Frank Cossey, whose truck advertises his home-inspection business, had tried to buy his son a gun in 2005, but came under scrutiny because of a 1981 manslaughter conviction in an Oklahoma drunken-driving case, court records said. Cossey spent about five years in prison.

In May, he was sentenced to house arrest for failing to disclose his conviction when he tried to buy the rifle.

At Michele Cossey's arraignment, her attorney, Tim Woodward, said his client was "not physically well," but declined to elaborate. She required the assistance of detectives and a walker to get into the courtroom, passing more than a dozen cameras in the process.

She nervously bit her fingernails as District Judge Francis J. Bernhardt III read the charges. She made no remarks, except to acknowledge that she understood the proceedings. Her husband sat silently in the back row.

Bernhardt set bail at $50,000 and scheduled a preliminary hearing for Oct. 17.

Michele Cossey is the daughter of Eve Mashett, who ran Eve's Lunch, a luncheonette in the Sandy Hill Shopping Center in Norristown, from 1965 until 2001.

Attorney's view

Dillon Cossey's attorney, J. David Farrell, said he did not believe the evidence supported "a Columbine in the making."

"There was never any imminent danger of harm," he said. "The gun was never used in an unlawful manner."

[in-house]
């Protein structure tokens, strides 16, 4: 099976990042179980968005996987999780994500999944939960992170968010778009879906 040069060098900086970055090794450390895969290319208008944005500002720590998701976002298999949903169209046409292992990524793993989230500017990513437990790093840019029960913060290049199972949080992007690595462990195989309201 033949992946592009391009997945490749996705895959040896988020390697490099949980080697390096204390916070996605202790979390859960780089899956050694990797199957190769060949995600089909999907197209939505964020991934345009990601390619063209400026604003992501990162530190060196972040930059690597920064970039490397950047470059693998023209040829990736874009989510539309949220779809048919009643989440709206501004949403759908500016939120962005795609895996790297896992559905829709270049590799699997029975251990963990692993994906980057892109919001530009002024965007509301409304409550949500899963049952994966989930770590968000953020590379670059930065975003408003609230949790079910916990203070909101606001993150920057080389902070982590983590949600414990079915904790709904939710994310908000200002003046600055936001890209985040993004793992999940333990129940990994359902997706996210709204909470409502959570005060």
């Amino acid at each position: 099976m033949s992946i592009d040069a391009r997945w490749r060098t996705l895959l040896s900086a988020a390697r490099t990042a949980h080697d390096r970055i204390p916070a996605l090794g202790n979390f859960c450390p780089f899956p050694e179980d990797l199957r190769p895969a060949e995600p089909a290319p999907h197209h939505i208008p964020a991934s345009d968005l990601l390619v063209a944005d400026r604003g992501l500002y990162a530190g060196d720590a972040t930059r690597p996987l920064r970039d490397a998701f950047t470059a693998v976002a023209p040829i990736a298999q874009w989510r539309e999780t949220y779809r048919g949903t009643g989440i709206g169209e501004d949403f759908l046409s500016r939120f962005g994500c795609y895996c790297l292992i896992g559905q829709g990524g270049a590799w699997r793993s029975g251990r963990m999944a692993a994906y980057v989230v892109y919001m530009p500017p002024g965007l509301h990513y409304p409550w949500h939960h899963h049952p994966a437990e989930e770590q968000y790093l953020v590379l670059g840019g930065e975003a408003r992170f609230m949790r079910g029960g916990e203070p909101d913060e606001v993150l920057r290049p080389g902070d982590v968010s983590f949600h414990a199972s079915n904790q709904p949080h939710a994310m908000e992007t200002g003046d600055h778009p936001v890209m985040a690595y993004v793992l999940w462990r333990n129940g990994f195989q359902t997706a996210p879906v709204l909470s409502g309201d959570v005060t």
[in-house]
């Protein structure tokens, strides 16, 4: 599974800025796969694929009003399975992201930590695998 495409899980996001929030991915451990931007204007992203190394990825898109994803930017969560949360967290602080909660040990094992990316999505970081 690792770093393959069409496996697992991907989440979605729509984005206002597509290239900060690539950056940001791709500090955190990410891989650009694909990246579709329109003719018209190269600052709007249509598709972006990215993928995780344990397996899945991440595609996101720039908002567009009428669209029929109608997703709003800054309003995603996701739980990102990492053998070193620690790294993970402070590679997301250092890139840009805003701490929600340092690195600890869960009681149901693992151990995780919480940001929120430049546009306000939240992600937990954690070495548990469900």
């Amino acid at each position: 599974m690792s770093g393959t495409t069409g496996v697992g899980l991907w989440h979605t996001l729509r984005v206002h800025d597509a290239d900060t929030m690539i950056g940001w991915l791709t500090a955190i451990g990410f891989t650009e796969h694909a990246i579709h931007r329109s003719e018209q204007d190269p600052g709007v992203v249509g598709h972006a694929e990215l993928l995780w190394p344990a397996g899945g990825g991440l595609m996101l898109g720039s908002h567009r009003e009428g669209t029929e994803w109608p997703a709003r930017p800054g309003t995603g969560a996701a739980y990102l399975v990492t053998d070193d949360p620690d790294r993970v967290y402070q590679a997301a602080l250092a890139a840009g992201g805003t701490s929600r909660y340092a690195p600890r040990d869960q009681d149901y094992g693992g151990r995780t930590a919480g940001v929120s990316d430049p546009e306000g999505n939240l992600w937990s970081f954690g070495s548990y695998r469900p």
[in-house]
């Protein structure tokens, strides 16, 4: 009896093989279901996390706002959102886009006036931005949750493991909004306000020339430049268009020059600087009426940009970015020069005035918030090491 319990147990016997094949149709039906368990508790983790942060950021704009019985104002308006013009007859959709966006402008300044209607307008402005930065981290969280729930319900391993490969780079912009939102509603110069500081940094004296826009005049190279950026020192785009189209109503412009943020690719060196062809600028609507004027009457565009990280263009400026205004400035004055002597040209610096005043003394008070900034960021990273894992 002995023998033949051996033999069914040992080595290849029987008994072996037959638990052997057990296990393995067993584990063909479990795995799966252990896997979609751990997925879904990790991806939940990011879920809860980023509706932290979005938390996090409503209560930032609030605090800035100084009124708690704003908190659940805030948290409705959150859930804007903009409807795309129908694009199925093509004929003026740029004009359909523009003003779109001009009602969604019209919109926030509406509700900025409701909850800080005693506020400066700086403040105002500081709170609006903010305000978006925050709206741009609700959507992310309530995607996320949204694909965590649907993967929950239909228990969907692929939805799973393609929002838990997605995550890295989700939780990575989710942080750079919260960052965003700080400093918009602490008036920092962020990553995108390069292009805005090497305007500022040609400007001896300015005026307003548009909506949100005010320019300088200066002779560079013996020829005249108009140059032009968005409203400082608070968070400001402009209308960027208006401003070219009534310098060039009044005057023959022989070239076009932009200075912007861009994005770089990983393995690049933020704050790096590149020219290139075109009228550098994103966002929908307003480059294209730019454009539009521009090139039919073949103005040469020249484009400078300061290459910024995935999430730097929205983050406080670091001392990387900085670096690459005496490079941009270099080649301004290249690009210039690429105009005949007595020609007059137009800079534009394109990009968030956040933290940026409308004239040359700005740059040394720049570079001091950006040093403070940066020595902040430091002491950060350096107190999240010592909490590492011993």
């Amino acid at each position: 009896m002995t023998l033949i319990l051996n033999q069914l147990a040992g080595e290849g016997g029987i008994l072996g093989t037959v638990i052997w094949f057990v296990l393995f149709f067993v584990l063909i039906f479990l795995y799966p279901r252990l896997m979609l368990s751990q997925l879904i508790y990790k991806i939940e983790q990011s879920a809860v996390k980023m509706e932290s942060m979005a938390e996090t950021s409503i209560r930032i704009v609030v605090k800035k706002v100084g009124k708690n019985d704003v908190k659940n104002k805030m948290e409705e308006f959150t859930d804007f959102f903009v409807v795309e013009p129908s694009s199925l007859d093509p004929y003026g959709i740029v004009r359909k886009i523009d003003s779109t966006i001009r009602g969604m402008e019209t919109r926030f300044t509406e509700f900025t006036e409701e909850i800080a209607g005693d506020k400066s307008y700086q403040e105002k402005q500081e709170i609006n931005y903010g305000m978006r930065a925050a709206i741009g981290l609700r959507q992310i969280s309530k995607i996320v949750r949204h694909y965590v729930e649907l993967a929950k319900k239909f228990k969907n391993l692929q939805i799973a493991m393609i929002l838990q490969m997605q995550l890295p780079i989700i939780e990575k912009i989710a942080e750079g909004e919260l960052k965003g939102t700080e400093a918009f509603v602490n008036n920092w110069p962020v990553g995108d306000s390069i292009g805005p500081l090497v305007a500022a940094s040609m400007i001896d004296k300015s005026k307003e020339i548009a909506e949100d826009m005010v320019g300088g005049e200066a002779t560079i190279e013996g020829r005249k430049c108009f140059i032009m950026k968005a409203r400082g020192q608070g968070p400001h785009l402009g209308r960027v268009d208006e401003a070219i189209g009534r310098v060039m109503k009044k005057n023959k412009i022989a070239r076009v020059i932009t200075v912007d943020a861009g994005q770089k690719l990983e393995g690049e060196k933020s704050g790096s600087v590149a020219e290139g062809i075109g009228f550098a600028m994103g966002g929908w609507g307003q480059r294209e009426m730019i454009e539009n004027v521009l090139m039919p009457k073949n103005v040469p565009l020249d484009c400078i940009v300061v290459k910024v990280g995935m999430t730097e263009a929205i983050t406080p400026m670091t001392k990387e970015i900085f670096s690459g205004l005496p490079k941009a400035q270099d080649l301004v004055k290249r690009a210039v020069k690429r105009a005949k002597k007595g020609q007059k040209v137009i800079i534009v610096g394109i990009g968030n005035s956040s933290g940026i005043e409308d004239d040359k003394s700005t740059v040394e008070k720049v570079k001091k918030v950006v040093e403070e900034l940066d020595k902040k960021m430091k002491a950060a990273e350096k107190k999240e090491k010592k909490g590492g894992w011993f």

Farrell said the youth is "intelligent, he's articulate, he understands the gravity of these offenses."

He said he hoped to convince Castor that "there's nothing to gain by petitioning to certify" his client as an adult. Castor said he was reviewing the law and expected to meet with Farrell next week.

At Plymouth Whitemarsh, where worried parents pulled their children out of school a day earlier, students described a return to their routines.

"Things just went back to normal," said Matt Cifolelli, 14, a freshman.

About 100 students more than usual were absent yesterday, said David Sherman, the Colonial School District's community relations coordinator.

Lewis Bennett's father, Lew Bennett Jr., a nurse-anesthetist and Drexel University professor, said he and his wife were gratified that their son felt he could confide in them.

"He did the right thing. We're really proud of him," said Lew Bennett. "We, as parents, need to slow down and listen to our children."

Terry Bennett, a nurse by training who works at a preschool, described Dillon as "polite, quiet and softspoken," but said he seemed preoccupied with guns. She said that during the boys' three-year off-and-on relationship, she had minimal contact with Dillon's parents.

"The suspect is a socially maladjusted boy who doesn't have real close friends," Castor said.

Castor said police had interviewed other boys who associated with Dillon to determine whether they might have been involved in his plans.

"There are no pieces to the plot that are unresolved," Castor said.

Castor said he agreed that Lewis Bennett III's actions were commendable, but he said the pending case limited his ability to act on that sentiment now.

"I consider this guy a hero," he said. "Hanging a medal on him will have to wait."